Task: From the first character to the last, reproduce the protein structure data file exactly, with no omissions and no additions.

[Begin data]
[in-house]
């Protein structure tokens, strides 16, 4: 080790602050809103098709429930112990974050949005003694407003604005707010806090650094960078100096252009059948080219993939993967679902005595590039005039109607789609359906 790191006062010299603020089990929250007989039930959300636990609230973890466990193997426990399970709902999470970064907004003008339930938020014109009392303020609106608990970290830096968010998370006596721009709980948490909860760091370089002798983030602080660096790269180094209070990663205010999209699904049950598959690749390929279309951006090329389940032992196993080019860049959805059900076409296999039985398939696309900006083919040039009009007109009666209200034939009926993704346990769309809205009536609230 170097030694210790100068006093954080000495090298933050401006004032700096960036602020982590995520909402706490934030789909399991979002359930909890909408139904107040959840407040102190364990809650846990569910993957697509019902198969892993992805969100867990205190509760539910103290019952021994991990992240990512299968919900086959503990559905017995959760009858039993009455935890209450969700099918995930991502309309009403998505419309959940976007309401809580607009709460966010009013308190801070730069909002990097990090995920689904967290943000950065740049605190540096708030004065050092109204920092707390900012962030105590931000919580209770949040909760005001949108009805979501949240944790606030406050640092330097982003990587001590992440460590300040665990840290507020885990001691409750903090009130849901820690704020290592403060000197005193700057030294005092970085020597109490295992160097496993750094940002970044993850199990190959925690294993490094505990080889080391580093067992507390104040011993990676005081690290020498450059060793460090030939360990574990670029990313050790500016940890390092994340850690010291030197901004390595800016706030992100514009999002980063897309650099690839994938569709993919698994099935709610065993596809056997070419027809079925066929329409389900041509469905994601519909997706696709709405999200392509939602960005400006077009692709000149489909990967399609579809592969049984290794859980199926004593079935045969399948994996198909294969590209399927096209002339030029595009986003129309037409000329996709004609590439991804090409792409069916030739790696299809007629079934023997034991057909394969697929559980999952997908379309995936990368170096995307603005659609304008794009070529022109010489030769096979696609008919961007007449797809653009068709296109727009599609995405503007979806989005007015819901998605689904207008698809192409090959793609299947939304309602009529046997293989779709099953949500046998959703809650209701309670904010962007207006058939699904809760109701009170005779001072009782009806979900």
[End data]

[in-house]
């Protein structure tokens, strides 16, 4: 080790602050809103098709429930112990974050949005003694407003604005707010806090650094960078100096252009059948080219993939993967679902005595590039005039109607789609359906 790191006062010299603020089990929250007989039930959300636990609230973890466990193997426990399970709902999470970064907004003008339930938020014109009392303020609106608990970290830096968010998370006596721009709980948490909860760091370089002798983030602080660096790269180094209070990663205010999209699904049950598959690749390929279309951006090329389940032992196993080019860049959805059900076409296999039985398939696309900006083919040039009009007109009666209200034939009926993704346990769309809205009536609230 170097030694210790100068006093954080000495090298933050401006004032700096960036602020982590995520909402706490934030789909399991979002359930909890909408139904107040959840407040102190364990809650846990569910993957697509019902198969892993992805969100867990205190509760539910103290019952021994991990992240990512299968919900086959503990559905017995959760009858039993009455935890209450969700099918995930991502309309009403998505419309959940976007309401809580607009709460966010009013308190801070730069909002990097990090995920689904967290943000950065740049605190540096708030004065050092109204920092707390900012962030105590931000919580209770949040909760005001949108009805979501949240944790606030406050640092330097982003990587001590992440460590300040665990840290507020885990001691409750903090009130849901820690704020290592403060000197005193700057030294005092970085020597109490295992160097496993750094940002970044993850199990190959925690294993490094505990080889080391580093067992507390104040011993990676005081690290020498450059060793460090030939360990574990670029990313050790500016940890390092994340850690010291030197901004390595800016706030992100514009999002980063897309650099690839994938569709993919698994099935709610065993596809056997070419027809079925066929329409389900041509469905994601519909997706696709709405999200392509939602960005400006077009692709000149489909990967399609579809592969049984290794859980199926004593079935045969399948994996198909294969590209399927096209002339030029595009986003129309037409000329996709004609590439991804090409792409069916030739790696299809007629079934023997034991057909394969697929559980999952997908379309995936990368170096995307603005659609304008794009070529022109010489030769096979696609008919961007007449797809653009068709296109727009599609995405503007979806989005007015819901998605689904207008698809192409090959793609299947939304309602009529046997293989779709099953949500046998959703809650209701309670904010962007207006058939699904809760109701009170005779001072009782009806979900």